Avram Gabriela

Title: Chronic inflammation-oral cancer correlations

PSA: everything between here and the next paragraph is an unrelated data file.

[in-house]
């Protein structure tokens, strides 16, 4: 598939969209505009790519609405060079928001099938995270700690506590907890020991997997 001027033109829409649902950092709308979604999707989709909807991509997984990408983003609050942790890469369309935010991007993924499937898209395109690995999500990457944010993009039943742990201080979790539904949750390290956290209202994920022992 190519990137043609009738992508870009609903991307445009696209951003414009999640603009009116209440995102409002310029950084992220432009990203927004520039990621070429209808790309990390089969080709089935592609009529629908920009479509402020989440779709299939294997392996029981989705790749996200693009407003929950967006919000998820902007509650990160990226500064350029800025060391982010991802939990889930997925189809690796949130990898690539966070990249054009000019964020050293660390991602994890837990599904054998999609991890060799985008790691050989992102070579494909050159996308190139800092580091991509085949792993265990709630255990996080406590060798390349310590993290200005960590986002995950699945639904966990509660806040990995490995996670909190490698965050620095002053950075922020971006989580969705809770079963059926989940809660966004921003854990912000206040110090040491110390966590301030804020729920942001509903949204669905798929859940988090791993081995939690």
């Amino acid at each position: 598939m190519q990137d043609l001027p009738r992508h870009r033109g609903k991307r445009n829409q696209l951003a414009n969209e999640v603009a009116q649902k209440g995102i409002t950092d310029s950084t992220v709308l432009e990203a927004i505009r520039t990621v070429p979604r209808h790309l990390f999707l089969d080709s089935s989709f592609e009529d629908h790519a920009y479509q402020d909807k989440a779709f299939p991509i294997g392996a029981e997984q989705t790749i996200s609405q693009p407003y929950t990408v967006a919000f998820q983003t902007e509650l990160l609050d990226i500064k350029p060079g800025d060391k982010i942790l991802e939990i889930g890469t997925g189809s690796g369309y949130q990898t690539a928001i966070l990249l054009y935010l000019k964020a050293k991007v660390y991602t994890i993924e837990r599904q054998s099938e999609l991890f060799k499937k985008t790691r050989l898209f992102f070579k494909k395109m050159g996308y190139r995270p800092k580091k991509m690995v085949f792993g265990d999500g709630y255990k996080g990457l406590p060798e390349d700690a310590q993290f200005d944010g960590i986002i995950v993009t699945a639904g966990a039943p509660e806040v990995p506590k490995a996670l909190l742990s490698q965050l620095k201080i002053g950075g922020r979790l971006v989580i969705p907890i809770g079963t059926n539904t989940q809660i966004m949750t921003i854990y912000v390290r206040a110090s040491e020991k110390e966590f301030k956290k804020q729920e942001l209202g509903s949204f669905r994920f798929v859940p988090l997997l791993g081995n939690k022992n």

Neoplasms of the oral cavity represent a public health problem and represent the sixteenth most common cancer worldwide. Currently, there are no sensitive biomarkers for the early detection of this cancer present, there are no sensitive biomarkers for the early detection of this cancer. Considering the multitude of factors associated with the occurrence, development and progression of cancer, as well as their varied involvement and interconnection within the same cancer, it is currently difficult to establish a unified protocol for both early detection and diagnosis and treatment of cancer. Therefore, it is essential to identify patients at risk of malignant transformation. Several studies have examined the role of chronic inflammation in carcinogenesis, highlighting their involvement in the development of various types of cancer, such as liver, gastric, bladder, cervical, and thyroid cancer. Although the oral mucosa is constantly exposed to trauma that can induce chronic inflammation, there are fewer studies investigating the relationship between chronic inflammatory lesions and oral neoplasms. Currently, there is a continuing need to identify the connecting factors that can predict the progression of the neoplasm.